After early morning wind and rain, on October 9 we departed Port McNeill, initially hand steering because autopilot was not working. By 10 AM the sun was peeking out, with light rain and a small contrary current. Wind chop was on the nose but not uncomfortable. Many fishing boats were traveling west during the first hour, but now all was clear as we passed Telegraph Cove. We were expecting to see orcas in this vicinity. Spectacular views of scenery were ahead, with high mountains to starboard inclining down to the southern shore of the strait. Flocks of surf scoter ducks were sitting in the water, and a â€œVâ€ formation flock of geese flew overhead. There was good cellphone coverage out in Johnstone Strait.
The barometer was rising, and we put on our sunglasses. Suddenly there was a pod of orcas coming towards us, out of Blackney Passage. MAPLE LEAF came out of the passage behind the orcas. We radioed an “Ahoy, Maple Leaf”, and Kevin told us about the orcas.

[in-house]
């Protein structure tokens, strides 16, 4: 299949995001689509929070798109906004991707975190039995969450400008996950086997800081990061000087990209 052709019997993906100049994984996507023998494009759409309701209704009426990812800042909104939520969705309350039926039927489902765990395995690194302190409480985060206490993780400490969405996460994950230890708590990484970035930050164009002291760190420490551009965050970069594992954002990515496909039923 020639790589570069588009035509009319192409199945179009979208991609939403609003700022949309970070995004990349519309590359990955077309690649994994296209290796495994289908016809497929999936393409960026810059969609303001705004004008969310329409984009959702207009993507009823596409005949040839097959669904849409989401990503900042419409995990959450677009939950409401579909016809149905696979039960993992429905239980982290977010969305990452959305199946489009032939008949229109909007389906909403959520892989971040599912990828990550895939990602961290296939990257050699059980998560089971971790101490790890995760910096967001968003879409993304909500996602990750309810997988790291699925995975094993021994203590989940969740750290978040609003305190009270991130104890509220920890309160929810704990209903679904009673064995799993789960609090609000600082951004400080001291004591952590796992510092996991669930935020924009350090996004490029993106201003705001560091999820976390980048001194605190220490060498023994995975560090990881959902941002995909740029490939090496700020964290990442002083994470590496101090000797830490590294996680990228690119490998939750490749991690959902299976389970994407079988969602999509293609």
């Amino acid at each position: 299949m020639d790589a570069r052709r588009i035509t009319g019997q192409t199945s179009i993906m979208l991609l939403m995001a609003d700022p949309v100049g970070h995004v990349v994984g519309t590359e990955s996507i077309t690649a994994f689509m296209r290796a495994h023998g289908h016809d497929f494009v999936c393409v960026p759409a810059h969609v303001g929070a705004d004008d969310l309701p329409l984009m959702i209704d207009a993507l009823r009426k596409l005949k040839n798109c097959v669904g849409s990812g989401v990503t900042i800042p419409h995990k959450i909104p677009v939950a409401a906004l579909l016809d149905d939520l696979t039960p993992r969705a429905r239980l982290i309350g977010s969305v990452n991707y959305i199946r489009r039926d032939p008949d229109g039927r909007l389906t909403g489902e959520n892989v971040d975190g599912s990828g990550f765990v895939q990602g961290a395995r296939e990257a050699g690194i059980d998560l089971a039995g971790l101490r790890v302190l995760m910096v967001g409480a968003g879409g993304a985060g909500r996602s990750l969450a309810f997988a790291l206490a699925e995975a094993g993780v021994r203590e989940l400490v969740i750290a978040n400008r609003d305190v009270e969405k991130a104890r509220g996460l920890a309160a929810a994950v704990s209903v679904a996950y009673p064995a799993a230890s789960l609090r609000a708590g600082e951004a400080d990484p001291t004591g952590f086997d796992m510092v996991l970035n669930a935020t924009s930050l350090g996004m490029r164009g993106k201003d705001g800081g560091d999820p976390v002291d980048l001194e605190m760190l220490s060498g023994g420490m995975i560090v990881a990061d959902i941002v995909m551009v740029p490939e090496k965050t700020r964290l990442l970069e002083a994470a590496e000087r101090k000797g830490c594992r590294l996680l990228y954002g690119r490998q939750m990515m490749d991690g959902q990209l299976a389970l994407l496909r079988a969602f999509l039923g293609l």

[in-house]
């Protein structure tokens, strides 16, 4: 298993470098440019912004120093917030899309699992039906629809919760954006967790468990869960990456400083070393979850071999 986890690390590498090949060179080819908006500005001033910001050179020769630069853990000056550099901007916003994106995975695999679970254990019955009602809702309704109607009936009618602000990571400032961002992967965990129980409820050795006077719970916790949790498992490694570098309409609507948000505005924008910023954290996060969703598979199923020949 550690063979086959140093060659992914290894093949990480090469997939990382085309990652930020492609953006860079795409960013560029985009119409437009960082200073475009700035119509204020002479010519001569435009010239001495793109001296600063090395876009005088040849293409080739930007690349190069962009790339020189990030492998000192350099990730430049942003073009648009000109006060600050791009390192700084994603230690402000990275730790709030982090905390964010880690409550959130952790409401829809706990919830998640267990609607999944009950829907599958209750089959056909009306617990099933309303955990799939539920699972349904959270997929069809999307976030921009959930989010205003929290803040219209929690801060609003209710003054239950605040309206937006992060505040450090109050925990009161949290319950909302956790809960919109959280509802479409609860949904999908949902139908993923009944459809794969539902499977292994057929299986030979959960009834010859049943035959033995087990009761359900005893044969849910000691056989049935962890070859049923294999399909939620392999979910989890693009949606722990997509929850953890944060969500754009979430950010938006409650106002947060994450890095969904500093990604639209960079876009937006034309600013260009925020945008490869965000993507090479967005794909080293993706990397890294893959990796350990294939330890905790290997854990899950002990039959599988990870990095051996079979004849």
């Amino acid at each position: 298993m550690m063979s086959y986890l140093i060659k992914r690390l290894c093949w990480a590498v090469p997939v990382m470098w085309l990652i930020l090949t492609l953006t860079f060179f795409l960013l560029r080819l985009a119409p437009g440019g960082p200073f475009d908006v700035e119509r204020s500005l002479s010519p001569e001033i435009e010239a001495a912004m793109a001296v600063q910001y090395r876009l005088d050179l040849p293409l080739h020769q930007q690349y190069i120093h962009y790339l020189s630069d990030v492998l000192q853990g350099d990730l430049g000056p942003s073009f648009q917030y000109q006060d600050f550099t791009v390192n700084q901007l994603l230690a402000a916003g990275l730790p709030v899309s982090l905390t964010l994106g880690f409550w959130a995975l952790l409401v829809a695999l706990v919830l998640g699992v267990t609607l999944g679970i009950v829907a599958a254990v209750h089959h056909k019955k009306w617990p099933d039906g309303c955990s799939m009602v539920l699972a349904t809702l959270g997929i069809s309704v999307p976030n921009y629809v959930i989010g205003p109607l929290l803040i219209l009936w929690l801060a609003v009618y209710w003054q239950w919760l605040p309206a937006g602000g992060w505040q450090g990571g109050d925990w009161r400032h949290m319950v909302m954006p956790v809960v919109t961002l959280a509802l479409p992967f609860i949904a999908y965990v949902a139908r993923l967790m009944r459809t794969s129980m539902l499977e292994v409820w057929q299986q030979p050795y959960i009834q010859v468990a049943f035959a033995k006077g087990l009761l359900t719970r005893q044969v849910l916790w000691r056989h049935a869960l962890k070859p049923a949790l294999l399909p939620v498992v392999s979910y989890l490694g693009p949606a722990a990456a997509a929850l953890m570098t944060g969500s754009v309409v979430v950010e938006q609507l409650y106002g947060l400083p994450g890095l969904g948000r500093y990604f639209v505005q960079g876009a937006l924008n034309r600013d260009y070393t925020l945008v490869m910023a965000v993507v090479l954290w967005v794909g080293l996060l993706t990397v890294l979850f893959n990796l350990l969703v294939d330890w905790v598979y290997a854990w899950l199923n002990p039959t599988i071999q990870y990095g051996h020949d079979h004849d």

By noon we had more wind, and the seas were a bit rougher. The sunshine had gone, but the sky was clearing to the west and north. It was too rough out in Johnstone strait, and our progress was too slow to make it to Blind Channel that night, so we put in to Port Harvey, and lowered our anchor at 2 PM. We anchored in 11 meters depth, with good holding in mud. Light rain began from a heavy overcast sky. A tug towed a log boom from one side of the channel to the other as we were entering. Another log boom had been tied to the shore, and the tug was taking the second log boom to tie alongside the first. There was a small fish farm and several buildings built on floats along the shore. Several small floating wharfs were moored along the shore for the work boats. The Campbell River Museum explains these float houses as: